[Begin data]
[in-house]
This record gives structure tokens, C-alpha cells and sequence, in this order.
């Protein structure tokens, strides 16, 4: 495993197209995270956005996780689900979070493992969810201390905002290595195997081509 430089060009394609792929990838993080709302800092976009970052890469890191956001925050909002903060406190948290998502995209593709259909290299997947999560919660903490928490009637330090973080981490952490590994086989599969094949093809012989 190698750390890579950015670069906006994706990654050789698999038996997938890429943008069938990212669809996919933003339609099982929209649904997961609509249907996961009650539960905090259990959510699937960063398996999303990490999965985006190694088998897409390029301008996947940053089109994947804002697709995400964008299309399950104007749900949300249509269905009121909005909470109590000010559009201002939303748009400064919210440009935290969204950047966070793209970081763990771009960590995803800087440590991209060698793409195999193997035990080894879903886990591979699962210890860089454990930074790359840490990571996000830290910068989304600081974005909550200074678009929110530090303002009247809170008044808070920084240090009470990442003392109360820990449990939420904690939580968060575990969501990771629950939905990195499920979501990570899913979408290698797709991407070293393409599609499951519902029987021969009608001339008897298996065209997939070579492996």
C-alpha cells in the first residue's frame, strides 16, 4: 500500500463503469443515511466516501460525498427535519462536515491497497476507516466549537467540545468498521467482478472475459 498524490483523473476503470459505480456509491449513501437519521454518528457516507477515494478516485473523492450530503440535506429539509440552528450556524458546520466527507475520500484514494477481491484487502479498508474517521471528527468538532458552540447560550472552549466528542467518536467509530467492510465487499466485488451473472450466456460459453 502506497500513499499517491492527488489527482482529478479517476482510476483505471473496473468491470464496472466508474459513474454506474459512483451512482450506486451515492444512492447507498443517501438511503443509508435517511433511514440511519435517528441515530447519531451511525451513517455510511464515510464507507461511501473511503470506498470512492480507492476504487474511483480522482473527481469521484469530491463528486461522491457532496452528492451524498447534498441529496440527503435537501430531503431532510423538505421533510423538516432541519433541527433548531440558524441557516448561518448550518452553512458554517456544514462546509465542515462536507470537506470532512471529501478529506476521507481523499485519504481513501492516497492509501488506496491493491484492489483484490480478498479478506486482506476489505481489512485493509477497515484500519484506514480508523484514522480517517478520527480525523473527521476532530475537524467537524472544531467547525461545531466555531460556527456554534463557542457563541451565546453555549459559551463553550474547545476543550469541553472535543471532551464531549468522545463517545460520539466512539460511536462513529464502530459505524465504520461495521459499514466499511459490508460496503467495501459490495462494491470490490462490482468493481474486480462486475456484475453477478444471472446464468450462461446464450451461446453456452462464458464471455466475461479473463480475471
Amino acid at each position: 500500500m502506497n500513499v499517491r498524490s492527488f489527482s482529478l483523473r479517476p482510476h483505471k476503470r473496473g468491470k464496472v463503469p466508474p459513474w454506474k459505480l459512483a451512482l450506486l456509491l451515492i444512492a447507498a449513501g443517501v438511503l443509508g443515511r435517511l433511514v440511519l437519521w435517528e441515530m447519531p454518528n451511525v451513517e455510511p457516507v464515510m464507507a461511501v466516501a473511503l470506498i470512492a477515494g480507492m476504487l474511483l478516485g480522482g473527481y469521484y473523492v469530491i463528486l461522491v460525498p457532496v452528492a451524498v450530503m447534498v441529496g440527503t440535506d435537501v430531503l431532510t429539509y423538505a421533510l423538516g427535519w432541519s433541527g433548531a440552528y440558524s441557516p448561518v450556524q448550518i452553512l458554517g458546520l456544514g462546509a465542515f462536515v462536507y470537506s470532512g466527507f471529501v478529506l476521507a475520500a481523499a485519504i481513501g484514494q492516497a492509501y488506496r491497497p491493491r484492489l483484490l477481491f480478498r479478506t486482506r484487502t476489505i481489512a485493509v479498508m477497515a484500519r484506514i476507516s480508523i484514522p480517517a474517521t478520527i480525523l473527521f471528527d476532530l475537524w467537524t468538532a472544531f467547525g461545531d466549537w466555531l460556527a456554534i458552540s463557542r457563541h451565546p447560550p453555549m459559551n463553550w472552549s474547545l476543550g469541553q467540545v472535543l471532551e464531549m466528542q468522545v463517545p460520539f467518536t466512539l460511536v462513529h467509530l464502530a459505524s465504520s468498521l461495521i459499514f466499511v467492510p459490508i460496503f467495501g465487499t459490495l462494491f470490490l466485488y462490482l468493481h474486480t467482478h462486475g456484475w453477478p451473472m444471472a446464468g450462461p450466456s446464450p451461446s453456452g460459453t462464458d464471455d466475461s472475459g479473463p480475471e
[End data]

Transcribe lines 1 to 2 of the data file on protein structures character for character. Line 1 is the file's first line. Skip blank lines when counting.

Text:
[in-house]
This record gives structure tokens, C-alpha cells and sequence, in this order.